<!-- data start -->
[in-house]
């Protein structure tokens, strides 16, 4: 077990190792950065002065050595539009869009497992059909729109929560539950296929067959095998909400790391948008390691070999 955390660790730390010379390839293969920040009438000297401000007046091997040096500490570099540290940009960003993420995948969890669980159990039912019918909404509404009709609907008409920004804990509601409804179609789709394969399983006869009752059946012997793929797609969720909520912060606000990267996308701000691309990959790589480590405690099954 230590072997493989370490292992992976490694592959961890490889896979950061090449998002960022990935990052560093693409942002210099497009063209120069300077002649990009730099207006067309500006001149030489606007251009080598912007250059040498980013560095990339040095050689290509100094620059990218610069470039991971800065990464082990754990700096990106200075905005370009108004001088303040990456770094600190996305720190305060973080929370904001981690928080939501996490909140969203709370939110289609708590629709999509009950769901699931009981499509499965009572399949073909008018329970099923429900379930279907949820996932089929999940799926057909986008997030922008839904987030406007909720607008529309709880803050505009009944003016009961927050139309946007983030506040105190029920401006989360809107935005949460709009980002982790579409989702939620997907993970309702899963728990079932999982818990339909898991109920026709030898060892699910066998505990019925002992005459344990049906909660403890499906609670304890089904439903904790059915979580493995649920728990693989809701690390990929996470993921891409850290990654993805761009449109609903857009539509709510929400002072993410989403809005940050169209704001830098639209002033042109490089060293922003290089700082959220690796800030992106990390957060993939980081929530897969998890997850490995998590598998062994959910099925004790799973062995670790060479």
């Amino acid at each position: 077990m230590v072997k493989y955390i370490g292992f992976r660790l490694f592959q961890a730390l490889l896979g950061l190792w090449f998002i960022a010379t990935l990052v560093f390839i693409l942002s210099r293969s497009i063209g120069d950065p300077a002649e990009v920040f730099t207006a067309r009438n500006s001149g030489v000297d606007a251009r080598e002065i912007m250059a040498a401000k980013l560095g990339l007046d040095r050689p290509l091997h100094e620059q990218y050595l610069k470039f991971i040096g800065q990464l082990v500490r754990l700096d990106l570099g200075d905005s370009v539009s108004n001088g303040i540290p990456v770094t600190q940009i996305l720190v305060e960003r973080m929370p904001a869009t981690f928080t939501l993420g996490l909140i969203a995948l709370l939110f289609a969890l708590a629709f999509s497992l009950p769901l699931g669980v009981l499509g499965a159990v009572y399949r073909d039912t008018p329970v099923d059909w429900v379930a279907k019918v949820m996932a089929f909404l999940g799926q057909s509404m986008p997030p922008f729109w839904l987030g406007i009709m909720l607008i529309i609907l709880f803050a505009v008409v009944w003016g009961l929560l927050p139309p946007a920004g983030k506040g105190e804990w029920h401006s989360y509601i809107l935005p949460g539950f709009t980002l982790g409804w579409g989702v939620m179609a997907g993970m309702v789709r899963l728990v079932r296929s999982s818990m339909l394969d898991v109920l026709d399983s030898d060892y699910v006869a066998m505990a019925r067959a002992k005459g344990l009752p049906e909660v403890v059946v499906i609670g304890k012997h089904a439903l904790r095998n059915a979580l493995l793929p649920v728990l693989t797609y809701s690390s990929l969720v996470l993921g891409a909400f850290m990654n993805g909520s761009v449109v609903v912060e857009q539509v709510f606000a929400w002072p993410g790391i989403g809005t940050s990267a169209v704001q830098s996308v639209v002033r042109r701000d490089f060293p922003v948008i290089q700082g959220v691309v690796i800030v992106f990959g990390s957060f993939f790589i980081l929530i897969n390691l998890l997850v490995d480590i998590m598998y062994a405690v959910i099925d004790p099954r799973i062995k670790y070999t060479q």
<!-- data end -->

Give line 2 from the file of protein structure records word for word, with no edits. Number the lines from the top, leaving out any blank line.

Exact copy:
């Protein structure tokens, strides 16, 4: 077990190792950065002065050595539009869009497992059909729109929560539950296929067959095998909400790391948008390691070999 955390660790730390010379390839293969920040009438000297401000007046091997040096500490570099540290940009960003993420995948969890669980159990039912019918909404509404009709609907008409920004804990509601409804179609789709394969399983006869009752059946012997793929797609969720909520912060606000990267996308701000691309990959790589480590405690099954 230590072997493989370490292992992976490694592959961890490889896979950061090449998002960022990935990052560093693409942002210099497009063209120069300077002649990009730099207006067309500006001149030489606007251009080598912007250059040498980013560095990339040095050689290509100094620059990218610069470039991971800065990464082990754990700096990106200075905005370009108004001088303040990456770094600190996305720190305060973080929370904001981690928080939501996490909140969203709370939110289609708590629709999509009950769901699931009981499509499965009572399949073909008018329970099923429900379930279907949820996932089929999940799926057909986008997030922008839904987030406007909720607008529309709880803050505009009944003016009961927050139309946007983030506040105190029920401006989360809107935005949460709009980002982790579409989702939620997907993970309702899963728990079932999982818990339909898991109920026709030898060892699910066998505990019925002992005459344990049906909660403890499906609670304890089904439903904790059915979580493995649920728990693989809701690390990929996470993921891409850290990654993805761009449109609903857009539509709510929400002072993410989403809005940050169209704001830098639209002033042109490089060293922003290089700082959220690796800030992106990390957060993939980081929530897969998890997850490995998590598998062994959910099925004790799973062995670790060479």